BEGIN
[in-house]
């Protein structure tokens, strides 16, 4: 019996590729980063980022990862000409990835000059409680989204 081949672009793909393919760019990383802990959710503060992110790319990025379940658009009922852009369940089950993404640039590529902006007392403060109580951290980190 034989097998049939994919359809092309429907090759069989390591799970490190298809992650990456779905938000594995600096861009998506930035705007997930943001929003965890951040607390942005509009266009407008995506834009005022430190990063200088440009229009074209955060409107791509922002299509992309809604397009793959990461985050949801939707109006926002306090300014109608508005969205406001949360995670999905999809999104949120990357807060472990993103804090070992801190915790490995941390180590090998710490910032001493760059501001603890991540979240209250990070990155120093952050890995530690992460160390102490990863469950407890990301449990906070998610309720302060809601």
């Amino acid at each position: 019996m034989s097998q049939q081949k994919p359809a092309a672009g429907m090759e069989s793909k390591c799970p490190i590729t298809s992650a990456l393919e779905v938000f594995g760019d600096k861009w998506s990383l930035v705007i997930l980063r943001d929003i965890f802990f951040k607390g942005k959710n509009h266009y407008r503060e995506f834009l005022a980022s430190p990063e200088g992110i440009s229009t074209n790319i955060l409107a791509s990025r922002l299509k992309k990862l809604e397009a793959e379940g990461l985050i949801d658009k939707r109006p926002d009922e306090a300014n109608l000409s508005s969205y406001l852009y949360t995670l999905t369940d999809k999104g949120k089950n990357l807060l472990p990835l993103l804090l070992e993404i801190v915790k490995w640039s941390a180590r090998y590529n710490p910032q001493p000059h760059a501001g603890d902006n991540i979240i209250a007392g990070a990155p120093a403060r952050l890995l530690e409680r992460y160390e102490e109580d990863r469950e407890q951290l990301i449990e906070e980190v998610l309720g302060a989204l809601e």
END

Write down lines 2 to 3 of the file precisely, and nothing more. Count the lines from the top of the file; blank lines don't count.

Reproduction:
């Protein structure tokens, strides 16, 4: 019996590729980063980022990862000409990835000059409680989204 081949672009793909393919760019990383802990959710503060992110790319990025379940658009009922852009369940089950993404640039590529902006007392403060109580951290980190 034989097998049939994919359809092309429907090759069989390591799970490190298809992650990456779905938000594995600096861009998506930035705007997930943001929003965890951040607390942005509009266009407008995506834009005022430190990063200088440009229009074209955060409107791509922002299509992309809604397009793959990461985050949801939707109006926002306090300014109608508005969205406001949360995670999905999809999104949120990357807060472990993103804090070992801190915790490995941390180590090998710490910032001493760059501001603890991540979240209250990070990155120093952050890995530690992460160390102490990863469950407890990301449990906070998610309720302060809601």
């Amino acid at each position: 019996m034989s097998q049939q081949k994919p359809a092309a672009g429907m090759e069989s793909k390591c799970p490190i590729t298809s992650a990456l393919e779905v938000f594995g760019d600096k861009w998506s990383l930035v705007i997930l980063r943001d929003i965890f802990f951040k607390g942005k959710n509009h266009y407008r503060e995506f834009l005022a980022s430190p990063e200088g992110i440009s229009t074209n790319i955060l409107a791509s990025r922002l299509k992309k990862l809604e397009a793959e379940g990461l985050i949801d658009k939707r109006p926002d009922e306090a300014n109608l000409s508005s969205y406001l852009y949360t995670l999905t369940d999809k999104g949120k089950n990357l807060l472990p990835l993103l804090l070992e993404i801190v915790k490995w640039s941390a180590r090998y590529n710490p910032q001493p000059h760059a501001g603890d902006n991540i979240i209250a007392g990070a990155p120093a403060r952050l890995l530690e409680r992460y160390e102490e109580d990863r469950e407890q951290l990301i449990e906070e980190v998610l309720g302060a989204l809601e």